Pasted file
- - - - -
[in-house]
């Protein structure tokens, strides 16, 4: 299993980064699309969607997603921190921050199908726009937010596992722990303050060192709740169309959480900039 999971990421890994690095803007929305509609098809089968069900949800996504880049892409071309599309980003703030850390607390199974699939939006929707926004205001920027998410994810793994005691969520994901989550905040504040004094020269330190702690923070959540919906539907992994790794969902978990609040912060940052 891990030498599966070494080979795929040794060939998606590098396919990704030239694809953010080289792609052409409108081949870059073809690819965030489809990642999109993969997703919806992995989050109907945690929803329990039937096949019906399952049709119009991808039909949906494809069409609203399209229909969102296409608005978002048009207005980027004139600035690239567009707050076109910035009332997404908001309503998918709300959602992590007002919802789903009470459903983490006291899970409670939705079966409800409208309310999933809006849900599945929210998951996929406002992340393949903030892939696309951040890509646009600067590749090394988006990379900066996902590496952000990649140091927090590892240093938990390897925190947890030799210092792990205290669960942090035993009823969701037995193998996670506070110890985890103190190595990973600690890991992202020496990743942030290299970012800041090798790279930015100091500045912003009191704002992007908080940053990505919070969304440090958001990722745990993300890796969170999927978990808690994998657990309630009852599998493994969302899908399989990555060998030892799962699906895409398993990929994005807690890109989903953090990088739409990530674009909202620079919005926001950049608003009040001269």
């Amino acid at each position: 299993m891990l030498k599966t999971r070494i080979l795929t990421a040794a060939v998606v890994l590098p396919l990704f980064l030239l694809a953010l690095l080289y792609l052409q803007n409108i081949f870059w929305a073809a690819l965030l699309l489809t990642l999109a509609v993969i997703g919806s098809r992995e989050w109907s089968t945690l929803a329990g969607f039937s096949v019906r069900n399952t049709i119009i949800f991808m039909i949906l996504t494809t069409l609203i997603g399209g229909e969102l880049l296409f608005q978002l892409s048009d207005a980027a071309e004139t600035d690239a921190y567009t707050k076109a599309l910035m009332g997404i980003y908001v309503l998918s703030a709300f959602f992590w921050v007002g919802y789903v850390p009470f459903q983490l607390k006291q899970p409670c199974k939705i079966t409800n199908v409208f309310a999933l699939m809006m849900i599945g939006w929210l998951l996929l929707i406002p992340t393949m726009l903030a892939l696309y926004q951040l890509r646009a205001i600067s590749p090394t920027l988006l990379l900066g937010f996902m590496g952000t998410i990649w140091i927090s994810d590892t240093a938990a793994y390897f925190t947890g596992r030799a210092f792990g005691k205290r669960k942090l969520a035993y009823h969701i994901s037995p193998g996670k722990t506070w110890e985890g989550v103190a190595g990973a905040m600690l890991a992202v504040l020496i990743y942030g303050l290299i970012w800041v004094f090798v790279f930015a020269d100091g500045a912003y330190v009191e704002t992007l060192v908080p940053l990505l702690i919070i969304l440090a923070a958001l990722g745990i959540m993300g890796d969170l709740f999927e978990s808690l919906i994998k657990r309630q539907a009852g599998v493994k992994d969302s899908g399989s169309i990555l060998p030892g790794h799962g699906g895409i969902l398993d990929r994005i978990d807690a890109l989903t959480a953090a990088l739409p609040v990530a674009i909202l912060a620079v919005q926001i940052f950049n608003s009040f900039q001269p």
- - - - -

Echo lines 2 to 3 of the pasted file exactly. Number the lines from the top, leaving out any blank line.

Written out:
């Protein structure tokens, strides 16, 4: 299993980064699309969607997603921190921050199908726009937010596992722990303050060192709740169309959480900039 999971990421890994690095803007929305509609098809089968069900949800996504880049892409071309599309980003703030850390607390199974699939939006929707926004205001920027998410994810793994005691969520994901989550905040504040004094020269330190702690923070959540919906539907992994790794969902978990609040912060940052 891990030498599966070494080979795929040794060939998606590098396919990704030239694809953010080289792609052409409108081949870059073809690819965030489809990642999109993969997703919806992995989050109907945690929803329990039937096949019906399952049709119009991808039909949906494809069409609203399209229909969102296409608005978002048009207005980027004139600035690239567009707050076109910035009332997404908001309503998918709300959602992590007002919802789903009470459903983490006291899970409670939705079966409800409208309310999933809006849900599945929210998951996929406002992340393949903030892939696309951040890509646009600067590749090394988006990379900066996902590496952000990649140091927090590892240093938990390897925190947890030799210092792990205290669960942090035993009823969701037995193998996670506070110890985890103190190595990973600690890991992202020496990743942030290299970012800041090798790279930015100091500045912003009191704002992007908080940053990505919070969304440090958001990722745990993300890796969170999927978990808690994998657990309630009852599998493994969302899908399989990555060998030892799962699906895409398993990929994005807690890109989903953090990088739409990530674009909202620079919005926001950049608003009040001269």
């Amino acid at each position: 299993m891990l030498k599966t999971r070494i080979l795929t990421a040794a060939v998606v890994l590098p396919l990704f980064l030239l694809a953010l690095l080289y792609l052409q803007n409108i081949f870059w929305a073809a690819l965030l699309l489809t990642l999109a509609v993969i997703g919806s098809r992995e989050w109907s089968t945690l929803a329990g969607f039937s096949v019906r069900n399952t049709i119009i949800f991808m039909i949906l996504t494809t069409l609203i997603g399209g229909e969102l880049l296409f608005q978002l892409s048009d207005a980027a071309e004139t600035d690239a921190y567009t707050k076109a599309l910035m009332g997404i980003y908001v309503l998918s703030a709300f959602f992590w921050v007002g919802y789903v850390p009470f459903q983490l607390k006291q899970p409670c199974k939705i079966t409800n199908v409208f309310a999933l699939m809006m849900i599945g939006w929210l998951l996929l929707i406002p992340t393949m726009l903030a892939l696309y926004q951040l890509r646009a205001i600067s590749p090394t920027l988006l990379l900066g937010f996902m590496g952000t998410i990649w140091i927090s994810d590892t240093a938990a793994y390897f925190t947890g596992r030799a210092f792990g005691k205290r669960k942090l969520a035993y009823h969701i994901s037995p193998g996670k722990t506070w110890e985890g989550v103190a190595g990973a905040m600690l890991a992202v504040l020496i990743y942030g303050l290299i970012w800041v004094f090798v790279f930015a020269d100091g500045a912003y330190v009191e704002t992007l060192v908080p940053l990505l702690i919070i969304l440090a923070a958001l990722g745990i959540m993300g890796d969170l709740f999927e978990s808690l919906i994998k657990r309630q539907a009852g599998v493994k992994d969302s899908g399989s169309i990555l060998p030892g790794h799962g699906g895409i969902l398993d990929r994005i978990d807690a890109l989903t959480a953090a990088l739409p609040v990530a674009i909202l912060a620079v919005q926001i940052f950049n608003s009040f900039q001269p």